5. Include explicit instructions
6. Remind students of deadlines
7. Define roles
8. Examples and models of collaborative activities should be modeled
9. Clear expectations should be provided
10. Patience - students may take a while to get the hang of new tech.
Tuesday, April 01, 2008
11:45 a.m. - 12:30 p.m.
Room of the Dons, Lobby Level
* Gayle Burns, Manager of Academic Technologies, Occidental College
* David Reed, Academic Technologist, Occidental College
* Barbara Schroeder, Instructional Designer, Boise State University
* Session convener: Crista Copp, Senior Director, Educational Technology, Art Center College of Design
Institutions increasingly encourage students to take an active role in their own learning. Wikis can facilitate this process by offering many ways for faculty and students to collaborate and create content. This panel of wiki experts from Boise State University and Occidental College will discuss their experiences in using wikis, including emergent roles in the teaching and learning process, critical to the effective use of this new technology.
* Jim S. C. Tom, Associate Vice Chancellor for Information Technology, University of Missouri-St Louis
"This session will present the planning, use, and assessment of our first flexible technology-enhanced classroom or learning "studio"—an immediately useful yet also provocative and experimental space. We will show how the completed space itself challenged our faculty and students to redefine what learning at UMSL could mean."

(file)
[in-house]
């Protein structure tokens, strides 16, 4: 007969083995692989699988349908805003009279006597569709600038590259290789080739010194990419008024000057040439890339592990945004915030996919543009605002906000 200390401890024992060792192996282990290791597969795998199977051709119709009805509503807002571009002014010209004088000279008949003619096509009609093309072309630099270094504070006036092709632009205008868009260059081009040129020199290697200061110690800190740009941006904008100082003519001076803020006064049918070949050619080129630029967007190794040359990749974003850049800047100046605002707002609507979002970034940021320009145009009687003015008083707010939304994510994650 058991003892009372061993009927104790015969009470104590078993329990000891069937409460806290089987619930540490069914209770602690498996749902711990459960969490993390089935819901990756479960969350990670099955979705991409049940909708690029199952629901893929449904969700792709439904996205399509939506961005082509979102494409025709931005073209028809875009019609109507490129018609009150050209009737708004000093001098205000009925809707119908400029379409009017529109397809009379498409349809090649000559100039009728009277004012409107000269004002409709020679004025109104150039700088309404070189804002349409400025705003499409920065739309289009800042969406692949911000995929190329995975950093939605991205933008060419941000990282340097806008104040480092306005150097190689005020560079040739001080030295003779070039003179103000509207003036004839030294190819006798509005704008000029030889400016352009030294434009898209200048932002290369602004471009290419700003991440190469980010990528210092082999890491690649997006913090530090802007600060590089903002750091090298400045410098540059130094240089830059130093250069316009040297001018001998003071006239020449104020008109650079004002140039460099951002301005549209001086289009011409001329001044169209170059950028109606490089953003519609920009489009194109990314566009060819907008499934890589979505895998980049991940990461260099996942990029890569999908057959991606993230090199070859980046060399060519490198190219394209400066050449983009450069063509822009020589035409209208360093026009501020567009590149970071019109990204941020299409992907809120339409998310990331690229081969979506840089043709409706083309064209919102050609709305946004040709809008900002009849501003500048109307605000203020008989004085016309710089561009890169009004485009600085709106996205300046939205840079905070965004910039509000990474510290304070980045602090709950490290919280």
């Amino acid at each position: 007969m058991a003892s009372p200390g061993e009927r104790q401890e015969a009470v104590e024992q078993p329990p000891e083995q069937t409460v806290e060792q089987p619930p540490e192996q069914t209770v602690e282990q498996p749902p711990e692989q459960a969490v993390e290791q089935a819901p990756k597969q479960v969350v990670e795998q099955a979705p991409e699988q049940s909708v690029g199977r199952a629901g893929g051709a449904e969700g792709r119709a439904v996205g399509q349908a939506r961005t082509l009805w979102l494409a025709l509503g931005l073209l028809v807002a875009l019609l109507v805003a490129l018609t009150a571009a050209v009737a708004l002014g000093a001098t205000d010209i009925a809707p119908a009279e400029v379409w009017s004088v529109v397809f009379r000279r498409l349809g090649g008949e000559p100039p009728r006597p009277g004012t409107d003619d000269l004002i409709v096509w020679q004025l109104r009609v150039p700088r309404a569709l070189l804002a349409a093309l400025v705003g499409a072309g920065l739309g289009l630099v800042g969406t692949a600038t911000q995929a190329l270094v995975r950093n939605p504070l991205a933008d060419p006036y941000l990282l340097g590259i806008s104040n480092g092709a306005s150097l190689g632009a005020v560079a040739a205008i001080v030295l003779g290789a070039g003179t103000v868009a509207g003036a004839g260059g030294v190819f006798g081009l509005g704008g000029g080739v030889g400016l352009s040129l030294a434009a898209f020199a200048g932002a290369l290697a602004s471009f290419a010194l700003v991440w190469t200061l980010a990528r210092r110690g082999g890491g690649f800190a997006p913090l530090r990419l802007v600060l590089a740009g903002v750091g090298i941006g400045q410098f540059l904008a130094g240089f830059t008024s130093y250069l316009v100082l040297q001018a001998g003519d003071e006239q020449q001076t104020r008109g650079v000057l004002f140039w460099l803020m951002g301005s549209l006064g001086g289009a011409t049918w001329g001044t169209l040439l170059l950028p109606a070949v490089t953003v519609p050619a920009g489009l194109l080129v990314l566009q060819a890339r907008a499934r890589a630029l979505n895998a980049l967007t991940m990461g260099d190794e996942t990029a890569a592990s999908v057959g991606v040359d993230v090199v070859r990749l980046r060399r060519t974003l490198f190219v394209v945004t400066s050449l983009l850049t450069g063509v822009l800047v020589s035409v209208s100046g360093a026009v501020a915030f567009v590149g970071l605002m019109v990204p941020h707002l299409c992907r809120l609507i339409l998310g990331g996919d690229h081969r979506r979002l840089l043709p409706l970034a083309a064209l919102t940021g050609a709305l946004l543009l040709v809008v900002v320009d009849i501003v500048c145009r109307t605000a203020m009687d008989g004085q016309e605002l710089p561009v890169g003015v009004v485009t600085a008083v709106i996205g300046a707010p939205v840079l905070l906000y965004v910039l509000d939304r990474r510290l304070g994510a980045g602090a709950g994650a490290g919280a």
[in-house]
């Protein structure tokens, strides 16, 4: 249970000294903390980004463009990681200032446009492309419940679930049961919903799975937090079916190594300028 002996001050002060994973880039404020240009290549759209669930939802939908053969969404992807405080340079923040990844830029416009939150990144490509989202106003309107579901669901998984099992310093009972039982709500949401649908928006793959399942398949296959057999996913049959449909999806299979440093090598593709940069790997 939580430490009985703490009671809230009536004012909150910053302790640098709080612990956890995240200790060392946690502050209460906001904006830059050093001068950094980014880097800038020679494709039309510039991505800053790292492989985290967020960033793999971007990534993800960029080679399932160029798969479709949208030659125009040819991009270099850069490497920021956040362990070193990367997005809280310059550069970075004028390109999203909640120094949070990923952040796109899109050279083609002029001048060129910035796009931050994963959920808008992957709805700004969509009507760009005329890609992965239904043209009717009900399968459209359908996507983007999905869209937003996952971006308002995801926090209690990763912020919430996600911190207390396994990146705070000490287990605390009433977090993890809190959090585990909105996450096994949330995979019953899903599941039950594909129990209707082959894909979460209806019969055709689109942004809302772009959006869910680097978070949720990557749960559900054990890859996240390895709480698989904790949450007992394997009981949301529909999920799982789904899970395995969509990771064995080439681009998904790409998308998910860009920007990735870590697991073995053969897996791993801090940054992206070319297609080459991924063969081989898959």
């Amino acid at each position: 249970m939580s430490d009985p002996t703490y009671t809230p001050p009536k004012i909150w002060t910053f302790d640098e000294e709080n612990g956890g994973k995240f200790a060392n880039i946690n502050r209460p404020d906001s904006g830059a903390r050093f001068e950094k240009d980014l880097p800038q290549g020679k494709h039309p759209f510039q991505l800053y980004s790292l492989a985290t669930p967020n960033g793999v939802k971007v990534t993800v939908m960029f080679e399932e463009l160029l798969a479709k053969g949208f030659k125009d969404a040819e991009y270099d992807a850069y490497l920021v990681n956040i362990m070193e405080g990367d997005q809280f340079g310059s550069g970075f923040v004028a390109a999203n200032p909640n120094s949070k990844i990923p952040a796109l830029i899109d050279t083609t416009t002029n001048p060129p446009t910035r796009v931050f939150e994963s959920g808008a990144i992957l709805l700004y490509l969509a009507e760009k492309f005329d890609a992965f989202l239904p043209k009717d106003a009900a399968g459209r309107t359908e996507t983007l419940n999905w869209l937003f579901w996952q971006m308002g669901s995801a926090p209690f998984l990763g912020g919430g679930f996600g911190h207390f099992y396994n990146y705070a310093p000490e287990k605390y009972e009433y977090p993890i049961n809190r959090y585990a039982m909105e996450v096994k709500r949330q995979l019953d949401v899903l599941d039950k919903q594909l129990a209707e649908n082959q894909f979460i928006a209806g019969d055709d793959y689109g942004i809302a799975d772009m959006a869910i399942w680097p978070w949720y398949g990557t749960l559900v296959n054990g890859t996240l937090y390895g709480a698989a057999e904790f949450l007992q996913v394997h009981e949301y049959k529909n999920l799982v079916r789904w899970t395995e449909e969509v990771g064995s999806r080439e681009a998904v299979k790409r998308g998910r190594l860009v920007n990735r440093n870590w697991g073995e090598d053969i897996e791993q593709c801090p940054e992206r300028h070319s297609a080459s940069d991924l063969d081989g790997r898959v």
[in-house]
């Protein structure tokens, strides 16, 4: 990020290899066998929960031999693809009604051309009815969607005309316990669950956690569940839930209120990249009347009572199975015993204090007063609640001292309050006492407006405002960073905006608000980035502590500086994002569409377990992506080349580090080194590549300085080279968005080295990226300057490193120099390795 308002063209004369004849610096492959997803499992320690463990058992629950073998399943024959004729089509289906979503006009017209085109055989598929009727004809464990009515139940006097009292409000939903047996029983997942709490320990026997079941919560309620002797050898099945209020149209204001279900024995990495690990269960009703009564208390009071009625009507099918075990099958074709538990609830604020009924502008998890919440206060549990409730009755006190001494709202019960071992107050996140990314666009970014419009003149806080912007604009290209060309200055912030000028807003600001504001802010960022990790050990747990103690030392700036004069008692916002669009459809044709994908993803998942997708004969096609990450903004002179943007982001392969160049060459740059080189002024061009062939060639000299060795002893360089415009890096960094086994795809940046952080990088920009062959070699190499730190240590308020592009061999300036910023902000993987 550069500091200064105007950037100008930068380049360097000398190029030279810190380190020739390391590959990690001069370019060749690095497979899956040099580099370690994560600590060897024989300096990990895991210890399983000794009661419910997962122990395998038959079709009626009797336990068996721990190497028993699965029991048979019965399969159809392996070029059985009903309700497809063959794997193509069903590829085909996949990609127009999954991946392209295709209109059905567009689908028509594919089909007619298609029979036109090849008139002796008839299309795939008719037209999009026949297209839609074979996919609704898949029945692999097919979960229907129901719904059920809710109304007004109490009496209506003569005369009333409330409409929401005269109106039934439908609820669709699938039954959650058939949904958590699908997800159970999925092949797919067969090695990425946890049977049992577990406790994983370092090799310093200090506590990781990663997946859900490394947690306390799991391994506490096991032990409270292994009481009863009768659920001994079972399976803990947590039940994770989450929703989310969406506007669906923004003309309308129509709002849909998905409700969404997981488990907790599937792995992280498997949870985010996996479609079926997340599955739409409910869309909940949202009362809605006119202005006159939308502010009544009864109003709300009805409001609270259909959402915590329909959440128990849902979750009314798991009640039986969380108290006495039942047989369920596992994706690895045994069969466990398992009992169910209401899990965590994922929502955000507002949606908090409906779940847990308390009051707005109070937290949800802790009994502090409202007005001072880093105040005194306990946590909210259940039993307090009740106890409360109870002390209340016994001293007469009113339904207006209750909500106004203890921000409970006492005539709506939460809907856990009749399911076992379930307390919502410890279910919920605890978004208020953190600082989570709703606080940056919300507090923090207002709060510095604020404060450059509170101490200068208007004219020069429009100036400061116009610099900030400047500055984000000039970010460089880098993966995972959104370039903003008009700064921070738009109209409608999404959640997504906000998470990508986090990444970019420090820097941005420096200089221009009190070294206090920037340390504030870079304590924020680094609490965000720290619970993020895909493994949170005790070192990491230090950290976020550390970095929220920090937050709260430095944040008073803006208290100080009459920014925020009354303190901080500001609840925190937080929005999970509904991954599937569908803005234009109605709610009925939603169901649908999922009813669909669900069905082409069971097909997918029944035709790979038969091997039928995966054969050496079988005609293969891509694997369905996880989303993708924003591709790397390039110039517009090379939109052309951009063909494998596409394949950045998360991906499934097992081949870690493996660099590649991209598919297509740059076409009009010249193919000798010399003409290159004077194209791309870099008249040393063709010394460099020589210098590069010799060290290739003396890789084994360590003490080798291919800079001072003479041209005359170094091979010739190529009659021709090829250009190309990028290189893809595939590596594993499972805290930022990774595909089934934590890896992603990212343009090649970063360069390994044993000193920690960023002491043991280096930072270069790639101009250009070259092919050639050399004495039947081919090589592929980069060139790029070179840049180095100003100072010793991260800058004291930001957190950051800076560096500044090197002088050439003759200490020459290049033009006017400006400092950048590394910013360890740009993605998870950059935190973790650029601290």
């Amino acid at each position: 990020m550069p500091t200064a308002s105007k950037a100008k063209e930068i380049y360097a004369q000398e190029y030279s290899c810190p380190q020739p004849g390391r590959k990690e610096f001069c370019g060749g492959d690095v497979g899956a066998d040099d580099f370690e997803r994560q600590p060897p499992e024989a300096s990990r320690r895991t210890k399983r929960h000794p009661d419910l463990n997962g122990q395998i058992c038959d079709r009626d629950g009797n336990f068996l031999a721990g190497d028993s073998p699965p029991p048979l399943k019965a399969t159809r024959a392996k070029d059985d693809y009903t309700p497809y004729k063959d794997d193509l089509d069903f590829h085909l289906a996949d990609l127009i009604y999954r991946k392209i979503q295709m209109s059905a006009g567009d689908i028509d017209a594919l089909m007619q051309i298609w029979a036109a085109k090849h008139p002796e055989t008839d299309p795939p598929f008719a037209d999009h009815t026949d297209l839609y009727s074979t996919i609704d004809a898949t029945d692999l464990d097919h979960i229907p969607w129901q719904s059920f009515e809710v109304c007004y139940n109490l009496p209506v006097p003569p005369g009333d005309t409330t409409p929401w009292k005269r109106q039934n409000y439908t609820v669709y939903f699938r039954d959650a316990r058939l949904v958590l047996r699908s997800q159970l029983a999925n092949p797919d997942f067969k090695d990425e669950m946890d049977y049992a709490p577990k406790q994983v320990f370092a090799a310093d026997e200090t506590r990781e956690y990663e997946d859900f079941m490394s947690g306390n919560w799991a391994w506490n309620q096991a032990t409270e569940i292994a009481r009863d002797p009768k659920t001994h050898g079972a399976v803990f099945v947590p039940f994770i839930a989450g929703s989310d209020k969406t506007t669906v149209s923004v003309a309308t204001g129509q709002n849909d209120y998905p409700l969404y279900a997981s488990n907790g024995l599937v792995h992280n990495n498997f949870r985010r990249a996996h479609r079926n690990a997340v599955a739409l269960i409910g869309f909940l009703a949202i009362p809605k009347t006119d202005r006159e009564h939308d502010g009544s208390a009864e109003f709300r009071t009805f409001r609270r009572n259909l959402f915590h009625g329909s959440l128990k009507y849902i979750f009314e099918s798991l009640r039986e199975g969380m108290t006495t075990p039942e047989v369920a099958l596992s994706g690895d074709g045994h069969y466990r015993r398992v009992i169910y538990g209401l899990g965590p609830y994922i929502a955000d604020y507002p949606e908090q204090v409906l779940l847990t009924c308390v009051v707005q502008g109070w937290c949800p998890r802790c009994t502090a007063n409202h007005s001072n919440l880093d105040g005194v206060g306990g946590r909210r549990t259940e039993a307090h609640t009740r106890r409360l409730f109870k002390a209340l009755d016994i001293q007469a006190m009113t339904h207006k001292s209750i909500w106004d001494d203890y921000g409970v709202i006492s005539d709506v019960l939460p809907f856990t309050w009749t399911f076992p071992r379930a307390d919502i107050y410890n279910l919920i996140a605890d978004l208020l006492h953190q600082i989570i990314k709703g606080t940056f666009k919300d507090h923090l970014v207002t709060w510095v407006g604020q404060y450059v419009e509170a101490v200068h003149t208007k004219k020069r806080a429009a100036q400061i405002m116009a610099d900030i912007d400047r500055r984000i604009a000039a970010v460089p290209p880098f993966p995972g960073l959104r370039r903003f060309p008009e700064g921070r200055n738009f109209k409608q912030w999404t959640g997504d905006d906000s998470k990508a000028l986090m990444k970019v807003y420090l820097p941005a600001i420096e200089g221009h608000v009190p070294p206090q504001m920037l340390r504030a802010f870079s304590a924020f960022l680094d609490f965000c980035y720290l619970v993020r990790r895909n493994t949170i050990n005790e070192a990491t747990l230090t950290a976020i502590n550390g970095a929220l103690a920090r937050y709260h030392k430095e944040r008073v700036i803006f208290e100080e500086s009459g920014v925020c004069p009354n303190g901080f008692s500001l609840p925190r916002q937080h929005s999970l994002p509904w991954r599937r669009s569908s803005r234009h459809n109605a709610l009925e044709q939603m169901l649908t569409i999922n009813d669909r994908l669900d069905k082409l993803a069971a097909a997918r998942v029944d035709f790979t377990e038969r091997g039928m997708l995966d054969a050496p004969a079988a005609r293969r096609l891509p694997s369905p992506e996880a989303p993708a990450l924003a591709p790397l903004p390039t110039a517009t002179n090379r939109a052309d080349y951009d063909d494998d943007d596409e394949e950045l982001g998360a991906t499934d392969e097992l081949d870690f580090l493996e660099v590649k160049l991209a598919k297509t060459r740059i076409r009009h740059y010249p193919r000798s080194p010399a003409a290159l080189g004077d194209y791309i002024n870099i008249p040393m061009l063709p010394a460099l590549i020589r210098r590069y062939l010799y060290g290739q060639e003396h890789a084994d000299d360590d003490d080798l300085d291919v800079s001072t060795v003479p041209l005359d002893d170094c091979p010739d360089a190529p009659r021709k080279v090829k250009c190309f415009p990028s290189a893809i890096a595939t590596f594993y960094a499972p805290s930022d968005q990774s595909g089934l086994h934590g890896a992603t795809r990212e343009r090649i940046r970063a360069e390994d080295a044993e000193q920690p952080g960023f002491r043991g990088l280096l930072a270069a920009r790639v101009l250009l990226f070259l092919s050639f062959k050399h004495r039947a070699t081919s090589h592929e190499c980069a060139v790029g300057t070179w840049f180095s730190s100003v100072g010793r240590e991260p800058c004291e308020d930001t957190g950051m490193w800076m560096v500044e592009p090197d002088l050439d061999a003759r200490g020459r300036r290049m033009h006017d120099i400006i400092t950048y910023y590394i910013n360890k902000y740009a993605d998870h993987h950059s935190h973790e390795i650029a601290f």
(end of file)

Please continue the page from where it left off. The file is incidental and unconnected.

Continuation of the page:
They wanted to create a learning space that would challenge the typical teaching space model that includes fixed seating, "sage on the stage" teaching, and a culture of discomfort that does not invite engagement or participation.
They created a discussion group on innovative classroom design called the "Provost's Forum" that included staff, faculty, students, facilities and planning. The result was a working paper on classroom design. They decided that a learning space should be flexible, comfortable, social, and accessible. They created a team to design the space that included their IT department, faculty, a systems integrator (I want that job), and interior designer (what a relief! don't the IT dept. choose the colors!), and facilities. This is really a radical idea: get teachers to help design learning spaces with those who have to build and use this space.
They built a prototype classroom that would have assessment of the project built into its use. This is different from a culture that builds spaces but does not follow up on how they are used.
1. Faculty observations
3. Video recordings
4. Surveys of all users
5. Debriefing meeting with faculty
The room included two projectors facing opposite walls, a plasma screen, white boards, an area with couches, circular tables that were made of moveable quarters on wheels, a cart of laptops, sympodium, and a document camera. Their budget for the one room came in at $222,000!
They found that the rooms promoted engagement. The comfortable space was less threatening to students who said that it felt like a privilege to use the room and that it made them want to learn and participate. Faculty said that "the space is the message." Space not only determines how the students feel about learning but it also communicates how the institution feels about teaching and the students as people.
Spaces reflect the values of the institution.
The classroom had no obvious front or back. It encouraged the faculty to circulate among the students.
They learned that training teachers how to use the space was important.